With MassGOP Chairman Jim Lyons under fire from elected officials in his own party, the State Committee will no longer consider a proposal that would have removed Gov. Charlie Baker, Lt. Gov. Karyn Polito and Republican leaders on Beacon Hill from the party's executive committee.
The proposed change to the bylaws has been replaced by an amendment that would instead require two-thirds of the entire 80-member State Committee to vote to endorse in a Republican primary, rather than giving the Executive Committee that authority.
"In the past few weeks, those of us who have supported removing the elected officials from the executive committee have had many fruitful conversations with fellow state committee members, and have heard the valid concerns expressed about this idea," State Committee member Amanda Orlando wrote in an email to committee members on Saturday, outlining her new proposal.
Lyons told Politico he was in full support of the new plan.
Baker on Friday said he wished his party recognized that "politics, and especially campaigns and elected politics, is supposed to be a team sport."
"Kicking us off doesn't make any sense," Baker said.
The Executive Committee has in the past used its authority to endorse in GOP primaries, including throwing the committee's support behind Baker in 2018 and freeing up party resources for the governor that led to a lawsuit from his Republican opponent Scott Lively.
The proposal to remove Baker and other top party elected officials, however, had divided the State Committee.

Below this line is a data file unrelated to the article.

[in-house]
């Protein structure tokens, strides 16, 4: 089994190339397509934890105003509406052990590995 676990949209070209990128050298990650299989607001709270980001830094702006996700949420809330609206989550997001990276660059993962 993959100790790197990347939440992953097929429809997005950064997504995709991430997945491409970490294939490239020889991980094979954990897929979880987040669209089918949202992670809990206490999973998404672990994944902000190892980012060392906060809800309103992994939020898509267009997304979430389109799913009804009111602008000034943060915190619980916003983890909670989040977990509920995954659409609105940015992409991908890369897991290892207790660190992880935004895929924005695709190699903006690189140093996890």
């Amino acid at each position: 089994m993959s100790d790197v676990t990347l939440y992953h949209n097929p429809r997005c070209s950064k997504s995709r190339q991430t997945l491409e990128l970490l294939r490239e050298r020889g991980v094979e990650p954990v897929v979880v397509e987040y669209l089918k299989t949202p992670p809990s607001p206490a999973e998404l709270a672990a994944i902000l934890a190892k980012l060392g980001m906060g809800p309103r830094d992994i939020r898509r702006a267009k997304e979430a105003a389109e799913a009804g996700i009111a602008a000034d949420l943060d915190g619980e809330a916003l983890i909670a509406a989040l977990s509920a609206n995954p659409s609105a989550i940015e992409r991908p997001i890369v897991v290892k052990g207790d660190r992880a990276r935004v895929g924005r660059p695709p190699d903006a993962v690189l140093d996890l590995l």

Under the new proposal, the Executive Committee with Baker on it would still retain its authority to audit State Committee finances, conduct staff performance reviews and grant charters to organizations seeking MassGOP affiliation.
The backing away from the plan to remove the moderate Baker from the Executive Committee comes as Lyons is under pressure from party leaders over his refusal to call for the resignation of State Committee member Deborah Martell.
Martell wrote in an email that she was "sickened" that Republican Congressional candidate Jeffrey Sosa-Paquette and his husband had adopted children. Baker has called the comments "disgraceful" and called for her resignation, while all but one House Republican has said Lyons should resign if he is "unprepared or unwilling" to seek Martell's resignation.
Lyons on Friday said Martell's comments were offensive, but refused to ask her to step down.
"I acknowledge that she wrote in a manner that was offensive. However, Massachusetts Republican Party bylaws are clear: freedom of speech and religious liberty are values that are unbending and uncompromising," Lyons said in a statement. "My hope is that both individuals involved in this controversy can and will unite behind our shared values."